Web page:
Background: Inflammation has been linked with atherosclerotic disease development and instability. Contributors to systemic inflammation, such as subclinical infection, may trigger acute coronary syndromes (ACSs). Methods: Using a case-control study design, we evaluated the prevalence of urinary tract infection (UTI) among 100 consecutive ACS patients, compared with a contemporary control group undergoing elective coronary artery bypass graft (CABG) surgery. Cases were excluded if ACS was not confirmed by chart review or if a urinalysis was not obtained ≤6 hours of arrival. Patients excluded from the control group were those with myocardial infarction (MI) within 21 days before CABG or without a pre-CABG urinalysis. Results: The case and control groups were well matched, with the only significant differences being less congestive heart failure (OR 7.3, 95% CI 3.3-15.9) and more prior MI (OR 0.5, 95% CI 0.3-0.9) in the CABG control group. UTI was present in 27 of the ACS cases and 11 of the controls. Among ACS case patients, those with UTI tended to be older and more often women, with more diabetes, hyperlipidemia, hypertension, and renal insufficiency, and more commonly had non-ST elevation MI. In unadjusted analysis, UTI was 3 times more common in the cases versus controls (OR 3.0, 95% CI 1.4-6.4); results were similar after multivariable adjustment (OR 3.0, 95% CI 1.3-6.8). Conclusions: Subclinical UTI is common among patients with ACS. Underlying infection may precipitate ACS via activation of systemic inflammation. This hypothesis should be explored in other data sets, and similar relationships with other bacterial and viral infections should be examined.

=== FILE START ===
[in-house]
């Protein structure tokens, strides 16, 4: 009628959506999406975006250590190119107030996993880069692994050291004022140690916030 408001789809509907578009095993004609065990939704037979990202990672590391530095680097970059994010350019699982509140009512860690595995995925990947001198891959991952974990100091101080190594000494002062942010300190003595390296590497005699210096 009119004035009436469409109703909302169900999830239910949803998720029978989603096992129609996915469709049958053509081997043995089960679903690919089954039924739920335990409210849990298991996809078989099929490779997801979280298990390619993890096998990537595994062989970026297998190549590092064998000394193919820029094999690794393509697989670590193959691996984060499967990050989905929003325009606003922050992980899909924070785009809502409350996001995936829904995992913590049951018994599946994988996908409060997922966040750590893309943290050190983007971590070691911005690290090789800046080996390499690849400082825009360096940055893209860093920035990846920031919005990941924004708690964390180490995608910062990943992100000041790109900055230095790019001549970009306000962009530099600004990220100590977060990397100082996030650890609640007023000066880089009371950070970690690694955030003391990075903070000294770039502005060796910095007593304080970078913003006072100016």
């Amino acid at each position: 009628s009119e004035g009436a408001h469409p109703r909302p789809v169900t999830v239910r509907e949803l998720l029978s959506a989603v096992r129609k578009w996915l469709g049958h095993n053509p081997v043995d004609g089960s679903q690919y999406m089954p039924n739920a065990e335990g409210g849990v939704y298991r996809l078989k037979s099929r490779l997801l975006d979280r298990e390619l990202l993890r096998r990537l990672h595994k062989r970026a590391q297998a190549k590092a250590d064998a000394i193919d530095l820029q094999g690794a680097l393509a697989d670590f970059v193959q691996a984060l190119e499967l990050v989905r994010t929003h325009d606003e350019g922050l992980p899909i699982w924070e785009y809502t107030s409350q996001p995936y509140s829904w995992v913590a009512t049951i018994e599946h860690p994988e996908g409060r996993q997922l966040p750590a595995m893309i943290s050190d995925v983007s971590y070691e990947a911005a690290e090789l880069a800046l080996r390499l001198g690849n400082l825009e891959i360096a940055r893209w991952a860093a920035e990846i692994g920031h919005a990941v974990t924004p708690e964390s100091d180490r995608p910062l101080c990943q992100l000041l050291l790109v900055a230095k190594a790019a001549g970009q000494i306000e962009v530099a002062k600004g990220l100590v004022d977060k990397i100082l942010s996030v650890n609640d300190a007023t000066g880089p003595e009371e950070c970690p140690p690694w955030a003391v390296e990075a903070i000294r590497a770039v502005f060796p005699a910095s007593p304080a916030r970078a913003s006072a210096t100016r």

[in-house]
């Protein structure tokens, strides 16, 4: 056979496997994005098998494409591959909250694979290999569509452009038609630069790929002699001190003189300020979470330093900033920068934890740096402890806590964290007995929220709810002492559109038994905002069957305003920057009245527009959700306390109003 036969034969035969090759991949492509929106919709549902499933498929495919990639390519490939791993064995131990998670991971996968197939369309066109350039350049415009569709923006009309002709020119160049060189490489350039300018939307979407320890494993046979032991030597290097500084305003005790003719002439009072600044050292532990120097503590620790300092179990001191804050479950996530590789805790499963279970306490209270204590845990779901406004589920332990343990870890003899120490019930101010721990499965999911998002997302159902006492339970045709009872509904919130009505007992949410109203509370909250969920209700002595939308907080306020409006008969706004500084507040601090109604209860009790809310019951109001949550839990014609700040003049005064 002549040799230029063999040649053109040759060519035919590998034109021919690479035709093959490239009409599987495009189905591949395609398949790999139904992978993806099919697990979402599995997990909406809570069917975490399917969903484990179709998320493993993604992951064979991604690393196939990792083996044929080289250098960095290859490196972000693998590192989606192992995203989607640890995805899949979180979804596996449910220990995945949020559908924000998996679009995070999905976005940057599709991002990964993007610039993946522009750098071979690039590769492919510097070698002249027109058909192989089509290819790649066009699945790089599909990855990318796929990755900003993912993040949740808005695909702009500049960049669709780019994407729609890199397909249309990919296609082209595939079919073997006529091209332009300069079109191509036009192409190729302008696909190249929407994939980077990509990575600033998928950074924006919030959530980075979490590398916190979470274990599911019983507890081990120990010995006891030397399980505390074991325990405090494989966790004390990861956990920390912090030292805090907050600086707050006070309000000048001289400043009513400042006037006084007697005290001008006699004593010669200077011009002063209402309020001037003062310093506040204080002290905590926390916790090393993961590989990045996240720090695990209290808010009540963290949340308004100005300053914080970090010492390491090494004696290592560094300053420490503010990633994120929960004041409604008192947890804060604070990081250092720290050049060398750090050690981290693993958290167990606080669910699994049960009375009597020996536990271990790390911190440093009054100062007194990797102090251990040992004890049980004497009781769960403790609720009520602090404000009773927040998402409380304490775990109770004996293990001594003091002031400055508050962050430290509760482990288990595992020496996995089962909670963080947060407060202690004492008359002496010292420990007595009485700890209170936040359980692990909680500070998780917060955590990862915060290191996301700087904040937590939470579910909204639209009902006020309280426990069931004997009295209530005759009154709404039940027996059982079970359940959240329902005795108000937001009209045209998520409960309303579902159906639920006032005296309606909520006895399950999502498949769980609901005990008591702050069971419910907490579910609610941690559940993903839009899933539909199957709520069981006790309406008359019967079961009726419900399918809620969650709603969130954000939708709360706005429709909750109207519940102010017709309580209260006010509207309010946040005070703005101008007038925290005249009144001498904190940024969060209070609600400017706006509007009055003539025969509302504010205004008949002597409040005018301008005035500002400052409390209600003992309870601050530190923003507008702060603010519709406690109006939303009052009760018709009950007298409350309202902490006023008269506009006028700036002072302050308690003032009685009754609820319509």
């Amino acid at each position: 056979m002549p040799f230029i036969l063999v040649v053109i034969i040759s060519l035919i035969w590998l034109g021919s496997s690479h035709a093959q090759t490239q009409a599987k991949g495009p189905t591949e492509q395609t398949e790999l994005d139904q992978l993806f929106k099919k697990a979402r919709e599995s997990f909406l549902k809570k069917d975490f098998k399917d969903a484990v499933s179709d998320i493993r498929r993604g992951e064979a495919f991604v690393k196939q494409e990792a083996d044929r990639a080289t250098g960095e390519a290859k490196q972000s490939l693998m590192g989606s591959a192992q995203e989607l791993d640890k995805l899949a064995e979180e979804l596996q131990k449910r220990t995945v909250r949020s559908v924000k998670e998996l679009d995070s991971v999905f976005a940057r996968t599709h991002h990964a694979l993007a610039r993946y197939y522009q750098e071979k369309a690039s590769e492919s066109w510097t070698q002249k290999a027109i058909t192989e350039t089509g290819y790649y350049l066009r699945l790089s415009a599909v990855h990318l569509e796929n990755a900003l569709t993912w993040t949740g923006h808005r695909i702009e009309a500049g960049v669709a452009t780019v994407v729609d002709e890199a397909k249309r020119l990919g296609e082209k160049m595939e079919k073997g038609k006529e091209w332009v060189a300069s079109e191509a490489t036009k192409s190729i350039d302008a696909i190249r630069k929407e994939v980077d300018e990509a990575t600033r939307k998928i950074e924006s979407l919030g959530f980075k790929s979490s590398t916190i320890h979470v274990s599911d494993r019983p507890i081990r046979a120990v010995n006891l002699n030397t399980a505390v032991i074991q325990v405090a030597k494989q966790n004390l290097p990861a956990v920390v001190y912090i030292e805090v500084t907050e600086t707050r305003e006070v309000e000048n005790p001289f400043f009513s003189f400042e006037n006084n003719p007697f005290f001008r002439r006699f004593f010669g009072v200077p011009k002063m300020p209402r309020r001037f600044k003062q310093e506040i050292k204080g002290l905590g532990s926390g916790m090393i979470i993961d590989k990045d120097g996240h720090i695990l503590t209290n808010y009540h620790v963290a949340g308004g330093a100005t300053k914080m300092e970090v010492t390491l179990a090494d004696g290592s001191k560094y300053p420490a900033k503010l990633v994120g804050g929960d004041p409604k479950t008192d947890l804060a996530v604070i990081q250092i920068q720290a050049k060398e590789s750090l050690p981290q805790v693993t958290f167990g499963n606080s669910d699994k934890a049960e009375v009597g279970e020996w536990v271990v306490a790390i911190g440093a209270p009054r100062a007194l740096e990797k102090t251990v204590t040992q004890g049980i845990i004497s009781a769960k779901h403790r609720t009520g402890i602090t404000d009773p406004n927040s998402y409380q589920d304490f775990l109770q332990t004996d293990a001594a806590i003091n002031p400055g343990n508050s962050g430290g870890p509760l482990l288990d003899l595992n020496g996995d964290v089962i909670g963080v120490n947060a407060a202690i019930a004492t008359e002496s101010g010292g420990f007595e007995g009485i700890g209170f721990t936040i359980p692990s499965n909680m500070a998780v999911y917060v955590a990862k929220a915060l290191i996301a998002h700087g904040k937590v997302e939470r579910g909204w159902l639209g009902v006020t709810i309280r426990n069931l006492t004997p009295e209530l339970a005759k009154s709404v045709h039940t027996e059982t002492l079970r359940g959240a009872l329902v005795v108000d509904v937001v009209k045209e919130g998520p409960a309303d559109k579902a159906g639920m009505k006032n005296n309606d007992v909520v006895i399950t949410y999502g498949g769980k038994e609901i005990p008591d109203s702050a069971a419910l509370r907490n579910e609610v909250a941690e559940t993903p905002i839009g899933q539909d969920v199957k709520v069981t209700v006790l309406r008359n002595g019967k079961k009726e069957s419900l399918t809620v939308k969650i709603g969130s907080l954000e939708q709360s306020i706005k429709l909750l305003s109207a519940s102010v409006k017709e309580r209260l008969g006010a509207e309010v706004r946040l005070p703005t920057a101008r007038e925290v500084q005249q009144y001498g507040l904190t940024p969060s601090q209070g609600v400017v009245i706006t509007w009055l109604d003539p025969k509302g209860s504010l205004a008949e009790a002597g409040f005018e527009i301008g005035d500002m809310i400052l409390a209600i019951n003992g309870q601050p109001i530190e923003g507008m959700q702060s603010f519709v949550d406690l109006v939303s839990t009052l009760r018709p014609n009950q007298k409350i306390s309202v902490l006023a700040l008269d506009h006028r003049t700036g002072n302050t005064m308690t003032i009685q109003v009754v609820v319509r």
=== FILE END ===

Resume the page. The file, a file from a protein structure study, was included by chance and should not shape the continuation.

ASJC Scopus subject areas
- Cardiology and Cardiovascular Medicine